Someday I will have a best friend all my own. One I can tell my secrets to. One who will understand my jokes without my having to explain them. Until then I am a red balloon, a balloon tied to an anchor. (3.4)
The image of a red balloon tied to an anchor is a beautiful picture of Esperanza's loneliness, and a great example of Cisneros's poetic style.
You want a friend, she says. Okay, I'll be your friend. But only till next Tuesday. (4.3)
Cathy's snobbishness provides some comic relief here – her statement reminds us of how quickly friendships can form and dissolve among little kids.
Down, down Mango Street we go. Rachel, Lucy, me. Our new bicycle. Laughing the crooked ride back. (6.24)
For once, Esperanza doesn't seem lonely – the picture of her on a bicycle with Lucy and Rachel evokes a sense of real friendship.
If you give me five dollars I will be your friend forever. That's what the little one tells me.
Five dollars is cheap since I don't have any friends except Cathy who is only my friend till Tuesday. (6.1)
Again – making friends seems so easy when you're a little kid.
Is a good girl, my friend, studies all night and sees the mice, the ones her father says do not exist. Is afraid of nothing except four-legged fur. And fathers. (14.2)
Esperanza's friendship with Alicia seems based on a sense of real admiration for Alicia's bravery and ambition.
My mama? You better not be saying that, Lucy Guerrero. You better not be talking like that…else you can say goodbye to being my friend forever. (16.30)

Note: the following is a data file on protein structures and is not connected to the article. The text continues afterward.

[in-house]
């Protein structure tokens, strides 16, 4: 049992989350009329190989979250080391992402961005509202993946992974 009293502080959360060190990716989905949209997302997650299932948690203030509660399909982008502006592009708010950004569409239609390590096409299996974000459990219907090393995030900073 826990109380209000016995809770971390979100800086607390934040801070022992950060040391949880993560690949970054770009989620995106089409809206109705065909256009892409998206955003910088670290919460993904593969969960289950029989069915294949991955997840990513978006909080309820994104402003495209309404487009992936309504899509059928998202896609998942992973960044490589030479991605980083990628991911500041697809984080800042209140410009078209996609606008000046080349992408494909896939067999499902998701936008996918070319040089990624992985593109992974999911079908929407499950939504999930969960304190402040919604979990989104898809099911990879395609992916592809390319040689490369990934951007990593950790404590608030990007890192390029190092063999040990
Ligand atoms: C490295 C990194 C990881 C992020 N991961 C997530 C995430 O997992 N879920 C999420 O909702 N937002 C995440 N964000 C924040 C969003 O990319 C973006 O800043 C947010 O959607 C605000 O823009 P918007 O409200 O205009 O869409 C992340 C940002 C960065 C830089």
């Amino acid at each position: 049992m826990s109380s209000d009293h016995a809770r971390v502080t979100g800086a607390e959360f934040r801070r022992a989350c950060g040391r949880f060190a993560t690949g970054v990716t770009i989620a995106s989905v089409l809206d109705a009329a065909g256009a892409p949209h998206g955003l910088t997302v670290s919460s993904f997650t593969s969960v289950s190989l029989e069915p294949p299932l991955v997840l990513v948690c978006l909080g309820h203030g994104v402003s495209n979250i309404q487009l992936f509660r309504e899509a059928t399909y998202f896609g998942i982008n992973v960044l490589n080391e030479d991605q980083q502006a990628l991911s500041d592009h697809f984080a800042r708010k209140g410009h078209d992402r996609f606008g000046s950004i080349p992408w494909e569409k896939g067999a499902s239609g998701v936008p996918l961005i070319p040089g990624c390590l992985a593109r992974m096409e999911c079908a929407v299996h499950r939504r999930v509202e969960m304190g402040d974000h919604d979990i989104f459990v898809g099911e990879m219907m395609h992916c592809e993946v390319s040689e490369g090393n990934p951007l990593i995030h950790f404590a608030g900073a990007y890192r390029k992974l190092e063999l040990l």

Just as easily as they're formed, Esperanza's friendships with her childhood friends can be easily broken. Esperanza acknowledges at the end of this chapter that she and her friends are "stupid" for fighting.
Ruthie, tall skinny lady with red lipstick and blue babushka, one blue sock and one green because she forgot, is the only grown-up we know who likes to play. (26.1)
Ruthie is Esperanza's first adult friend. Esperanza likes her because she's eccentric and not afraid to buck the expectations of friends and neighbors – in that way, she's a lot like Esperanza.
Cheryl, who is not your friend anymore, not since last Tuesday before Easter, not since the day you made her ear bleed, not since she called you that name and bit a hole in your arm and you looked as if you were going to cry and everyone was waiting and you didn't, you didn't, Sally, not since then, you don't have a best friend to lean against the schoolyard fence with, to laugh behind your hands at what the boys say. There is no one to lend you her hairbrush. (32.5)
Esperanza notices that Sally might have a vacancy in the best friend department.
And anyway I don't like carnivals. I went to be with you because you laugh on the tilt-a-whirl, you throw your head back and laugh. I hold your change, wave, count how many times you go by. […] I like to be with you, Sally. You're my friend. (39.2)
Esperanza's willingness to do something she doesn't like just to be with her friend Sally hints at a sort of unbalanced relationship. Sally gets to ride the tilt-a-whirl while Esperanza holds her change? How is that fair?
I like Alicia because once she gave me a little leather purse with the word GUADALAJARA stitched on it, which is home for Alicia, and one day she will go back there. But today she is listening to my sadness because I don't have a house. (42.1)
Is Esperanza's friendship with Alicia really based on the gift of a purse? Of course not. The purse signifies something deeper to Esperanza – it's a sign of the intimacy that exists between the two girls that allows Alicia to share a part of her home with the younger girl.
Friends and neighbors will say, What happened to that Esperanza? Where did she go with all those books and paper? Why did she march so far away? They will not know I have gone away to come back. For the ones I left behind. For the ones who cannot out. (44.7)
Does friendship have anything to do with Esperanza's agreement to come back to Mango Street? Is she coming back for her friends, or is her return an expression of friendship?